Our Mission

Our Mission

Advanced Care Physical Therapy understands our success is a direct result of our team providing the highest level of clinical care to our patients at every opportunity, creating a best-in-class work environment for all team members, and developing collaborative relationships and partnerships for everyone connected with our company. Our mission, vision and values can be found in each and every interaction. We understand you have choices for physical therapy, diagnostic services, wellness and performance needs so we will always exist to:

  1. Serve our patients in a courteous, professional and kind manner.
  2. Develop long term relationships with our patients, their families, and our referral sources.
  3. Offer best in class care and wellness programs to address a variety of patient and member needs with minimum discomfort.
  4. Promote restorative and preventive care in the office or home setting so that patients can enjoy a lifetime of good health.
  5. Educate each patient and their families on the importance of leading a healthy, goal-oriented lifestyle.
  6. Employ, develop, and recognize highly motivated students who are accountable, trustworthy, respectful, and results driven.
  7. Provide an intellectual, enjoyable, and positive work environment.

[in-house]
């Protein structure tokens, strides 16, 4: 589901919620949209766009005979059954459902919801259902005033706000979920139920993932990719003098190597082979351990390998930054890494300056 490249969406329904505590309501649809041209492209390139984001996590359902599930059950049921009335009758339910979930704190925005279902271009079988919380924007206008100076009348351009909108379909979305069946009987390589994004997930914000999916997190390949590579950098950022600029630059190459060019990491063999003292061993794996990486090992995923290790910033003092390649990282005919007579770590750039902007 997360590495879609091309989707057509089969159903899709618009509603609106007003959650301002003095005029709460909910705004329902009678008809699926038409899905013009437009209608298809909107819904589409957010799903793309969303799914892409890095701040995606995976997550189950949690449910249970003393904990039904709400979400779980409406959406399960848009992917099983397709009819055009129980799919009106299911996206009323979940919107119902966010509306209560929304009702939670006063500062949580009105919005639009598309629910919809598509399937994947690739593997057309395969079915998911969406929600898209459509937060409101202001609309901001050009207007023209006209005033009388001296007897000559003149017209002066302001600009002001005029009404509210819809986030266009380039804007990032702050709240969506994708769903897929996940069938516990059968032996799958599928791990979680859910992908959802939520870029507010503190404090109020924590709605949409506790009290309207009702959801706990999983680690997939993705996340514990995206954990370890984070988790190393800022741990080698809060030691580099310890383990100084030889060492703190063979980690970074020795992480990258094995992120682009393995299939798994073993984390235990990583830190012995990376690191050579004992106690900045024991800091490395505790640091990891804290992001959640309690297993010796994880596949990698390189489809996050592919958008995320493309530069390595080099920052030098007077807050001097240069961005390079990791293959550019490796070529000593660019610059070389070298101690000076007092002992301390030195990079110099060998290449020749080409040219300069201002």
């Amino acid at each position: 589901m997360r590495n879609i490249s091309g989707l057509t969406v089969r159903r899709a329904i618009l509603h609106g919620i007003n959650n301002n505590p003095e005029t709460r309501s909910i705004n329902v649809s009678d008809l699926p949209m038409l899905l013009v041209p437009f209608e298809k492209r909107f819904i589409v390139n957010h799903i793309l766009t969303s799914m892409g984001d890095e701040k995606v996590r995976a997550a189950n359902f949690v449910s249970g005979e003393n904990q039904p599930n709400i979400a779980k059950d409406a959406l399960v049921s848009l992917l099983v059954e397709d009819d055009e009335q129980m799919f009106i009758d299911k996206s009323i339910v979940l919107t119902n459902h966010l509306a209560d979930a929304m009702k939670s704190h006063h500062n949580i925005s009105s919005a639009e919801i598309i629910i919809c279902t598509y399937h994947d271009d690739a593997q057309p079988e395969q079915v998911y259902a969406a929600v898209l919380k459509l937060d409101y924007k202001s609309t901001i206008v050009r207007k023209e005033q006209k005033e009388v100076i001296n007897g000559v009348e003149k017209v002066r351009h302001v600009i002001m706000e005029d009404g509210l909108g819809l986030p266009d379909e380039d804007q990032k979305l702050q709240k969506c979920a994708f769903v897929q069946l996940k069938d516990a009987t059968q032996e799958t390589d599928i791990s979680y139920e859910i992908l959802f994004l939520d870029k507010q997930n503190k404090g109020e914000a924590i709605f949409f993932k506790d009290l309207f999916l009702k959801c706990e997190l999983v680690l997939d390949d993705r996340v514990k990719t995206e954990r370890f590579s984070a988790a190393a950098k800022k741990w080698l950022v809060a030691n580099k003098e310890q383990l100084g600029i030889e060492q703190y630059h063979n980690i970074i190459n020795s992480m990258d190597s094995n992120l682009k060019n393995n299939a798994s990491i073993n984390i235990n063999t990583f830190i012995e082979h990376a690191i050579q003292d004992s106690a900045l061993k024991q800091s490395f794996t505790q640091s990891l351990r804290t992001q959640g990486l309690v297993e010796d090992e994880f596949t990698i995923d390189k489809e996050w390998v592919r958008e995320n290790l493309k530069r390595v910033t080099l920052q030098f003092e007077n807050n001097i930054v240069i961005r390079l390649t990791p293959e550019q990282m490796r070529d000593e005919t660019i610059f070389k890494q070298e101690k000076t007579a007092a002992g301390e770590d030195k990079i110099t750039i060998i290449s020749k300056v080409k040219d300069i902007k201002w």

8. Provide opportunities for growth and advancement.
  9. Provide fair and competitive wages for employee skills and performance.
  10. Develop collaborative partnerships with patients, students, doctors, other referral sources, vendors, community organizations, and Educational Institutions.

At Advanced Care Physical Therapy, it’s about results for our patients, referring physicians, partners, participating insurance companies, our staff and our community.

Surgery versus Physical Therapy?

According to a 2013 federally funded study published in the New England Journal of Medicine, physical therapy (PT) is as effective as knee surgery for a torn meniscus. This study compared the results of arthroscopic surgery versus physical therapy at seven major U.S. universities and orthopedic surgery centers, according to The Washington Post. Its 351 subjects had meniscus tears and osteoarthritis, a common knee injury. After six months, both the PT group and the group who initially had surgery reported similar rates of functional improvement. They also submitted similar pain scores. Researchers reported similar results at 12 months.